As Canadian authors and illustrators, we are deeply concerned about the issue of shadow banning in the Forest of Reading awards program.
Based on a number of screenshots we have received, it appears that the Waterloo Catholic District School Board (WCDSB) has been restricting its students’ access to four Forest of Reading-nominated titles for a number of years, because those books “don’t align with the Family Life Curriculum”—ie. they include 2SLGBTQ+ characters. The screenshots we have received reflect a discussion via email, as well as meeting minutes, indicating that WCDSB librarians have been directed to segregate these titles from the other books on the list, moving them to a “Professional” section of the library that children can't access on their own. Unless a teacher chooses to pre-read the book and provide "the Catholic context" before reading the book to their students, the students will not be able to read these books.
The books affected are nominees for the Blue Spruce, Silver Birch Express, and Silver Birch Fiction Awards, and include Princess Pru and the Ogre on the Hill by Maureen Fergus and Danesh Mohiuddin; The Mystery of the Painted Fan by Linda Trinh; Salma Writes a Book by Danny Ramadan; and Jude Saves the World by Ronnie Riley.
Segregating and restricting access to 2SLGBTQ+ books is a form of book challenge or silent censorship sometimes called shadow-banning. Shadow-banning includes actions designed to limit a book’s readership by relocating it, restricting who can access it, or discouraging teachers from using the book in the classroom. These actions often target books by and for marginalized communities, as they do here, while allowing schools to avoid the backlash that might follow an outright ban. Shadowbans like the one currently being practiced by WCDSB hurt 2SLGBTQ+ children and those from 2SLGBTQ+ families, who will miss the opportunity to see their own identities and families represented on the page. It denies all students an opportunity to learn about the diversity of the world they live in.
Although these schools will be participating in Forest of Reading, their students will be voting without having equal access to these nominated titles. This practice also biases the Forest of Reading awards program against authors who write about 2SLGBTQ+ characters. If students from multiple schools can’t read their books--if they don’t even see their books on the shelves—they won’t vote for them.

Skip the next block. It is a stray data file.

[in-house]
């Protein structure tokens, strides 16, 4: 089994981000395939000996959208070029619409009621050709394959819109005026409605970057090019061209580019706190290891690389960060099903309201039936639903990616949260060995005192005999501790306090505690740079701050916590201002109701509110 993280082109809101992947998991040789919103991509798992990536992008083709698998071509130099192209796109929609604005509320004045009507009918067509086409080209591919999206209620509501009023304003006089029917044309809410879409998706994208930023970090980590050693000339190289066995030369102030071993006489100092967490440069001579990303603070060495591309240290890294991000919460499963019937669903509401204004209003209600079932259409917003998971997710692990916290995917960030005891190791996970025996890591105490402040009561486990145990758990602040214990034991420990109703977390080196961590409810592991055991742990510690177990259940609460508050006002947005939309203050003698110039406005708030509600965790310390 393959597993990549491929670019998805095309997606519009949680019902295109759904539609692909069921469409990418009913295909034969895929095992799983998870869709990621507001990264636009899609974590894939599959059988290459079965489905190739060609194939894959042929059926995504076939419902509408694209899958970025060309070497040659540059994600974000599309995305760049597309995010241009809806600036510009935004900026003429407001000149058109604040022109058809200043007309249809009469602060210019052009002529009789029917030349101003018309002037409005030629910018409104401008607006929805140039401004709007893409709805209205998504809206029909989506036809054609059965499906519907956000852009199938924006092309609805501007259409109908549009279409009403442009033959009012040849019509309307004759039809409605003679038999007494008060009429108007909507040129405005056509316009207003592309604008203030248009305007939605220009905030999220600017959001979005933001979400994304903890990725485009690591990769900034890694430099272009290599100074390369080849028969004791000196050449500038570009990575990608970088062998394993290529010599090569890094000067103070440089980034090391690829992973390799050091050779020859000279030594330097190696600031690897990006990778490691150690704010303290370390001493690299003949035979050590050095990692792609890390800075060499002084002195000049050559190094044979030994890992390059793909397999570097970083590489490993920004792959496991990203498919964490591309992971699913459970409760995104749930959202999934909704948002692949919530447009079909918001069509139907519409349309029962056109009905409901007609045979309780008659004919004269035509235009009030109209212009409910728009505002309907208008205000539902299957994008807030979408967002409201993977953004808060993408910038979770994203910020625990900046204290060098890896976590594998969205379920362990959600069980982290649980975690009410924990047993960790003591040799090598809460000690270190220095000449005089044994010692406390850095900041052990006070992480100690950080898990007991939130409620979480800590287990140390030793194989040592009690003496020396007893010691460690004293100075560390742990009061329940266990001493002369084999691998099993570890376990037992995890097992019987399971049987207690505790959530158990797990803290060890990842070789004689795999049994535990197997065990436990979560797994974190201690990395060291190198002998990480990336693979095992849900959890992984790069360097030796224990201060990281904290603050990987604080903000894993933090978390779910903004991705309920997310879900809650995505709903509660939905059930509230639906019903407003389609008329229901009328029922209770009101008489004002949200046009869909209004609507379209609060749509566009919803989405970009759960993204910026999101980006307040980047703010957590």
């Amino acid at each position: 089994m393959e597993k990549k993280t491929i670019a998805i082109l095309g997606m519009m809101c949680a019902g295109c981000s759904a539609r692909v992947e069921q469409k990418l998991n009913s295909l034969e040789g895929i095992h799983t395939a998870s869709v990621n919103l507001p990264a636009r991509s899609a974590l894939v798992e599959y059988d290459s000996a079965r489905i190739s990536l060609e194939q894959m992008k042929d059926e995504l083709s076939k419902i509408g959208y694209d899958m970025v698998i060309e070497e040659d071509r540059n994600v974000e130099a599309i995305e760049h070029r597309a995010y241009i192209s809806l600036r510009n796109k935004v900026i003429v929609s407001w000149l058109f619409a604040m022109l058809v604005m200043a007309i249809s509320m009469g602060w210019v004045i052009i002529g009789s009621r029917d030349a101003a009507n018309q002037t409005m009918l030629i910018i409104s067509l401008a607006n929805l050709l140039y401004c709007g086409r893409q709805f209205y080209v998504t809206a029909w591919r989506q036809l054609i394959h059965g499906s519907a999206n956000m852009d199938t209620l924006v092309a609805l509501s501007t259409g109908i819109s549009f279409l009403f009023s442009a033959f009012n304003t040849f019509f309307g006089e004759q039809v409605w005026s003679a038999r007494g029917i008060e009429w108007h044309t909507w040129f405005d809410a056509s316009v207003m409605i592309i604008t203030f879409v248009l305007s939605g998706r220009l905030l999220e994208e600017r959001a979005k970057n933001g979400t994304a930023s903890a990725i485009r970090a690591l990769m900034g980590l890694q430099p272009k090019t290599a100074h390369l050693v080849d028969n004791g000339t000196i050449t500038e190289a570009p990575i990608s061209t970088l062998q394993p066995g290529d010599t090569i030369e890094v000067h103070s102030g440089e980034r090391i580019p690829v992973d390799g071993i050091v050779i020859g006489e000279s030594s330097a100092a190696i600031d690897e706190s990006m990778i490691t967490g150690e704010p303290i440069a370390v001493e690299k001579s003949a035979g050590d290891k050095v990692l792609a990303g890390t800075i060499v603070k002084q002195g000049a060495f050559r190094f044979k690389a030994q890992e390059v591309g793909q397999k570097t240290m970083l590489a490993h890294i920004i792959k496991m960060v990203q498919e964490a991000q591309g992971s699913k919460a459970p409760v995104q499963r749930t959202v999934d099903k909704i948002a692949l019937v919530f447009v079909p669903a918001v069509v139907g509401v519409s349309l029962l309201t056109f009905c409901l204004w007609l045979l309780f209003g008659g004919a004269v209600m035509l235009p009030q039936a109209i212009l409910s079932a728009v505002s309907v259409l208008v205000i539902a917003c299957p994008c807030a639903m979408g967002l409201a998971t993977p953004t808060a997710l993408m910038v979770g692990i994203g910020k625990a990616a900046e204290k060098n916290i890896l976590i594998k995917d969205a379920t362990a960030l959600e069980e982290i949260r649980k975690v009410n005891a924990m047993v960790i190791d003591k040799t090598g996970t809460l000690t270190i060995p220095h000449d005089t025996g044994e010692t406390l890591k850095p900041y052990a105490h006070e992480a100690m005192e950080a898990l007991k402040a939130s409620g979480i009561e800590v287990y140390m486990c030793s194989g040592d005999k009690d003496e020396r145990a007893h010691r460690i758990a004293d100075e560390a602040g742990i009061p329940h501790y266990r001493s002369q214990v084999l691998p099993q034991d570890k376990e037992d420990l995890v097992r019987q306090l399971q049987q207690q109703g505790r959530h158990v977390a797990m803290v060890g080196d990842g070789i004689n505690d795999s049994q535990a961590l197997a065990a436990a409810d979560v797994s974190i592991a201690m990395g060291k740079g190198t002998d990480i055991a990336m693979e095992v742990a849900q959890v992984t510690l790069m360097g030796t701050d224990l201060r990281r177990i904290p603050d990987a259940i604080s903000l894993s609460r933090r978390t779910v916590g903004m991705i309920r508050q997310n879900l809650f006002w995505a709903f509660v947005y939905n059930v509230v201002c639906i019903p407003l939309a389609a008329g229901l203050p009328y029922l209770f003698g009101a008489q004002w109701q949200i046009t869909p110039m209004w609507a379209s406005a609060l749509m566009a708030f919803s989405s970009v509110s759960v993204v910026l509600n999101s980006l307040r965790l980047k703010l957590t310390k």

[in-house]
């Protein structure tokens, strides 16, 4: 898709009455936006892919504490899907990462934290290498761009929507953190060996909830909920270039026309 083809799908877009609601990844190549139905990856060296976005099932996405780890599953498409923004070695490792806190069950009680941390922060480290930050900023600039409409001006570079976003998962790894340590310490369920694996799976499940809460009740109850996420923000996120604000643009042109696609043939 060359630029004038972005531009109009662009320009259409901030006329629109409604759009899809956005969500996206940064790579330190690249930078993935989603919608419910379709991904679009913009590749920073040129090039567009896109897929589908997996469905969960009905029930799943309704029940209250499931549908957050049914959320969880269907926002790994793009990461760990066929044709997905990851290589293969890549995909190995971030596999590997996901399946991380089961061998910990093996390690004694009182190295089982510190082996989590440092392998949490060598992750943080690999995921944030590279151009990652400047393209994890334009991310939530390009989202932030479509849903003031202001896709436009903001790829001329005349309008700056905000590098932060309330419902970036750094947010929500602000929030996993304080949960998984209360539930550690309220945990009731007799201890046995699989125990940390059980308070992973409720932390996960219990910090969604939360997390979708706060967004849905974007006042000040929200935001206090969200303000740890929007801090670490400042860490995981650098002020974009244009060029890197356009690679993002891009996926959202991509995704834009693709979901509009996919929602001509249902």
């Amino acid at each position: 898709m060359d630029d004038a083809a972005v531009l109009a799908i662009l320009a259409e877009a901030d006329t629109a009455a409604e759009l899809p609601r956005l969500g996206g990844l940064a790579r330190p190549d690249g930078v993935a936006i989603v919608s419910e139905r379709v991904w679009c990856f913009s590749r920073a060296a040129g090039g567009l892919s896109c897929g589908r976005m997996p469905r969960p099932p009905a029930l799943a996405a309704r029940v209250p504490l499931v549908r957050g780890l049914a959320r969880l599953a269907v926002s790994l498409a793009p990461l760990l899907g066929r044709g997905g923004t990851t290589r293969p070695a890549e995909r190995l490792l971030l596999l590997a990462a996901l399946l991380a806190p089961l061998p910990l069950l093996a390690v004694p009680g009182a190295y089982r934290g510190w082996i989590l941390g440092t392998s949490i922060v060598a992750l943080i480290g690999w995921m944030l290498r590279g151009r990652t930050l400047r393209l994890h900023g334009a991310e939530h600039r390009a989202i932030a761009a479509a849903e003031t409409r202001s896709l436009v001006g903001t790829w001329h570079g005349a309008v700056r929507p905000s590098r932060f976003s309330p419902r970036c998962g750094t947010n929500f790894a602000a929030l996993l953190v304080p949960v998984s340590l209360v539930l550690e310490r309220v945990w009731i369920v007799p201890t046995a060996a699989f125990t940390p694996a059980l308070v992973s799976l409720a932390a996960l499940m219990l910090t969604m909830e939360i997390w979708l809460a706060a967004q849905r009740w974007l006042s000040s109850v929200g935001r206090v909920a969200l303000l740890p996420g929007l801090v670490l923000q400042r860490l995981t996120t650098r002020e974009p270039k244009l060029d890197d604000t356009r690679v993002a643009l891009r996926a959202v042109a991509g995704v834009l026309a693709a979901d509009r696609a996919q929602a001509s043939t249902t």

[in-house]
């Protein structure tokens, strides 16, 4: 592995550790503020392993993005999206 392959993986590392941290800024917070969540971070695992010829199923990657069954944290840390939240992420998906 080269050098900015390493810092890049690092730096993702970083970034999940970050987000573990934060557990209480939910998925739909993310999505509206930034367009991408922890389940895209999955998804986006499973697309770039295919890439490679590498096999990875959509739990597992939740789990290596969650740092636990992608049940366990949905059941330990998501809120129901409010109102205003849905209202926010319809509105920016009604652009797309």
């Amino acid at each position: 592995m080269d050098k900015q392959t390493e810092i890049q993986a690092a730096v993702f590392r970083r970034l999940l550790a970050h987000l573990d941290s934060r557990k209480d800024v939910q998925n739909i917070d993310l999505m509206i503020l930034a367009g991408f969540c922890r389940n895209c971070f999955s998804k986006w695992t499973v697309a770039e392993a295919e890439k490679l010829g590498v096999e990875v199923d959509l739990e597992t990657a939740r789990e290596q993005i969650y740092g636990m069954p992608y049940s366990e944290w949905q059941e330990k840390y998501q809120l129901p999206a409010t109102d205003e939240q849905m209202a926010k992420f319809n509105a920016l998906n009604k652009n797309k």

The Forest of Reading is a much-loved program--by authors as well as schools! It’s an important pillar of our Canadian kidlit community and with book bans, censorship, and anti-2SLGBTQ+ rhetoric escalating–and shadow bans becoming more and more prevalent- we all need to make sure that we protect the award and its integrity.
The program has now released a statement highlighting the rise in book challenges and addressing the importance of providing students with access to diverse books in response to this issue. In this statement, the Forest of Reading makes a number of important and valid statements. However, the impact of this statement is significantly weakened by this sentence:
“The Forest of Reading has created resources and activities to support running these programs, but recognize that each library professional, educator or family member’s program could look different since it is an optional program and not mandated at the government level.”
Our response to this is simple: optional, non-government mandated programs can still require participants to be inclusive and fair. The statement encourages organizations to be inclusive, but does not require it. That is not an effective way to ensure that all children are given access to all of the diverse selection of books that have been so carefully and expertly chosen by the Forest of Reading staff. Censoring books to avoid 2SLGBTQ+ content is never in the best interest of children. This practice harms students, some of whom might be struggling with their sexual orientation and gender identity. It tells 2SLGBTQ+ students that their identities are wrong, or shameful, or can’t be spoken about, instead of supporting them to feel free to be themselves in their own schools.
It is also not an effective way to ensure that all nominated titles are given an equal opportunity to compete in the program, and to find their intended audience. As authors and illustrators, we invest significant amounts of time, care, expertise, and love into our work. Being recognized by a program like the Forest of Reading–and then finding out our books are being hidden away because they include characters who in many cases share our own identities or have families that look like our own families–is a painful experience.
We appreciate the work, time, and energy that Ontario Library Association staff and volunteers put into this program. We understand that for many, it is a labour of love–for children, for books, for authors. We also empathize with the librarians and teachers who have been working hard on the front lines to navigate these book challenges. We feel strongly, however, that in order to resolve this situation and preserve the integrity and fairness of this much-loved children’s choice awards program, concrete action needs to be taken.
We are asking the Forest of Reading to take a strong stance against book banning and shadowbanning by requiring all participating organizations to sign an agreement that indicates they will provide equal access to all nominated titles, without segregation.
This is an important time for the Canadian kidlit community to stand up for 2SLGBTQ+ inclusion, and to advocate for schools to continue to create a supportive environment for all their students. Please share widely.
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Jenna Lyn Albert
Kate Jenks Landry
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May Q Wong
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© 2023 Danny Ramadan